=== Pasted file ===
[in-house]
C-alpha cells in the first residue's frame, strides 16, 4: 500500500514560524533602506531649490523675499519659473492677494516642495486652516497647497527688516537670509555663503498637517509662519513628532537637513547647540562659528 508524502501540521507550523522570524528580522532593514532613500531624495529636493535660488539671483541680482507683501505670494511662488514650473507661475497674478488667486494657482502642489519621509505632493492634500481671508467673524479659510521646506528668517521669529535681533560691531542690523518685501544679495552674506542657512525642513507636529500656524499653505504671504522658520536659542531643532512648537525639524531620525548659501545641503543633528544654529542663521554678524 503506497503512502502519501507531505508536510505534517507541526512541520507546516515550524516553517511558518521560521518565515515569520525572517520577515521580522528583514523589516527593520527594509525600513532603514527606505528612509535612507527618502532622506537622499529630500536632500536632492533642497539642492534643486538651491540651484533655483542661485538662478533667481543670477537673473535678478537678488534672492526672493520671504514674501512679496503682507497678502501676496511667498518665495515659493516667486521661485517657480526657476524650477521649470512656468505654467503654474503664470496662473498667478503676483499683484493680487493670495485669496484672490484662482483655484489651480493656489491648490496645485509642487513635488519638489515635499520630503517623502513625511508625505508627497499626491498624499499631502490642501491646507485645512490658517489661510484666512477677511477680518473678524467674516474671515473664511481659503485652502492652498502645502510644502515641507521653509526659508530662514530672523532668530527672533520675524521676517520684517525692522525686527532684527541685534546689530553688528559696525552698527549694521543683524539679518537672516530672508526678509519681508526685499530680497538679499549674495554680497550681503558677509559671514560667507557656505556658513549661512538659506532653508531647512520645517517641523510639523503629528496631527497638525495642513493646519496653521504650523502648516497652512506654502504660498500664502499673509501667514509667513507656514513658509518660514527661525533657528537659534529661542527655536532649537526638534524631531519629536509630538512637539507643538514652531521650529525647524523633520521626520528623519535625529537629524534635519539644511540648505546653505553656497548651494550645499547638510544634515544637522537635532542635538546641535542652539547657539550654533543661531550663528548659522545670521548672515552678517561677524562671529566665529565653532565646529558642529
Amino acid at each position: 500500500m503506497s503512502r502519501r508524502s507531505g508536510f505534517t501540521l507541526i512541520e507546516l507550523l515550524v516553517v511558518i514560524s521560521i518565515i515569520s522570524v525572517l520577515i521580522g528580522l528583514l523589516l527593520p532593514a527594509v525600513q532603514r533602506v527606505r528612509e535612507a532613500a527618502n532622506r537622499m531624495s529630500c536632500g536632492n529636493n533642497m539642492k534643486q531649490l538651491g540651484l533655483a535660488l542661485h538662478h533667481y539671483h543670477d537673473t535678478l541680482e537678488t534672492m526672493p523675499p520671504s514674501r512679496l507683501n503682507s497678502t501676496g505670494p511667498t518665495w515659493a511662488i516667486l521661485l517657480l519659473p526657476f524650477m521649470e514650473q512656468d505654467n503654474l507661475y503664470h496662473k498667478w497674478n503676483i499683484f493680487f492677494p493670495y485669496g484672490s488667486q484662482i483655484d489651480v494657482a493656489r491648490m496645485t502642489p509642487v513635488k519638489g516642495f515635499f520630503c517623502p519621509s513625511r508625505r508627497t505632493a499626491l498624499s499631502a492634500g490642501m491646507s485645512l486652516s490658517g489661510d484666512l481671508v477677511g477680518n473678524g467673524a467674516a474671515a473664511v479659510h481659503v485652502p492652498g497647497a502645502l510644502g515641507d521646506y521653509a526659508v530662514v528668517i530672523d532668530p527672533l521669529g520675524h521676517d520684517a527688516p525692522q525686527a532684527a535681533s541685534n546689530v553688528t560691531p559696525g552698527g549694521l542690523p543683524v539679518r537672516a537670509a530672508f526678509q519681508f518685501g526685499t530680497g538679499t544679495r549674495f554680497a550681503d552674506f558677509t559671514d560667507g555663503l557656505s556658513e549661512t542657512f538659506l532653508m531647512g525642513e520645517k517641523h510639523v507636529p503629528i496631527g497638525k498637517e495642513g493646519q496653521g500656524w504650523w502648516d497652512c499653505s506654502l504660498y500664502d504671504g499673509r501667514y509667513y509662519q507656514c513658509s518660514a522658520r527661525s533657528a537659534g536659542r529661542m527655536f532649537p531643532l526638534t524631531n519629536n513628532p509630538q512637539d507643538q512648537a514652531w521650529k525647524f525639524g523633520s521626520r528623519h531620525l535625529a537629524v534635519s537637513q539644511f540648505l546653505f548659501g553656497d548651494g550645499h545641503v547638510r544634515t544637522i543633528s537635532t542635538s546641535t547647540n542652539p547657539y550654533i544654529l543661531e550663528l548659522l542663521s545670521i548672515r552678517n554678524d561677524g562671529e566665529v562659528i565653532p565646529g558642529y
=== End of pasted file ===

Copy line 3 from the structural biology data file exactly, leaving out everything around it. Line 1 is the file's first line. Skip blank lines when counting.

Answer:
Amino acid at each position: 500500500m503506497s503512502r502519501r508524502s507531505g508536510f505534517t501540521l507541526i512541520e507546516l507550523l515550524v516553517v511558518i514560524s521560521i518565515i515569520s522570524v525572517l520577515i521580522g528580522l528583514l523589516l527593520p532593514a527594509v525600513q532603514r533602506v527606505r528612509e535612507a532613500a527618502n532622506r537622499m531624495s529630500c536632500g536632492n529636493n533642497m539642492k534643486q531649490l538651491g540651484l533655483a535660488l542661485h538662478h533667481y539671483h543670477d537673473t535678478l541680482e537678488t534672492m526672493p523675499p520671504s514674501r512679496l507683501n503682507s497678502t501676496g505670494p511667498t518665495w515659493a511662488i516667486l521661485l517657480l519659473p526657476f524650477m521649470e514650473q512656468d505654467n503654474l507661475y503664470h496662473k498667478w497674478n503676483i499683484f493680487f492677494p493670495y485669496g484672490s488667486q484662482i483655484d489651480v494657482a493656489r491648490m496645485t502642489p509642487v513635488k519638489g516642495f515635499f520630503c517623502p519621509s513625511r508625505r508627497t505632493a499626491l498624499s499631502a492634500g490642501m491646507s485645512l486652516s490658517g489661510d484666512l481671508v477677511g477680518n473678524g467673524a467674516a474671515a473664511v479659510h481659503v485652502p492652498g497647497a502645502l510644502g515641507d521646506y521653509a526659508v530662514v528668517i530672523d532668530p527672533l521669529g520675524h521676517d520684517a527688516p525692522q525686527a532684527a535681533s541685534n546689530v553688528t560691531p559696525g552698527g549694521l542690523p543683524v539679518r537672516a537670509a530672508f526678509q519681508f518685501g526685499t530680497g538679499t544679495r549674495f554680497a550681503d552674506f558677509t559671514d560667507g555663503l557656505s556658513e549661512t542657512f538659506l532653508m531647512g525642513e520645517k517641523h510639523v507636529p503629528i496631527g497638525k498637517e495642513g493646519q496653521g500656524w504650523w502648516d497652512c499653505s506654502l504660498y500664502d504671504g499673509r501667514y509667513y509662519q507656514c513658509s518660514a522658520r527661525s533657528a537659534g536659542r529661542m527655536f532649537p531643532l526638534t524631531n519629536n513628532p509630538q512637539d507643538q512648537a514652531w521650529k525647524f525639524g523633520s521626520r528623519h531620525l535625529a537629524v534635519s537637513q539644511f540648505l546653505f548659501g553656497d548651494g550645499h545641503v547638510r544634515t544637522i543633528s537635532t542635538s546641535t547647540n542652539p547657539y550654533i544654529l543661531e550663528l548659522l542663521s545670521i548672515r552678517n554678524d561677524g562671529e566665529v562659528i565653532p565646529g558642529y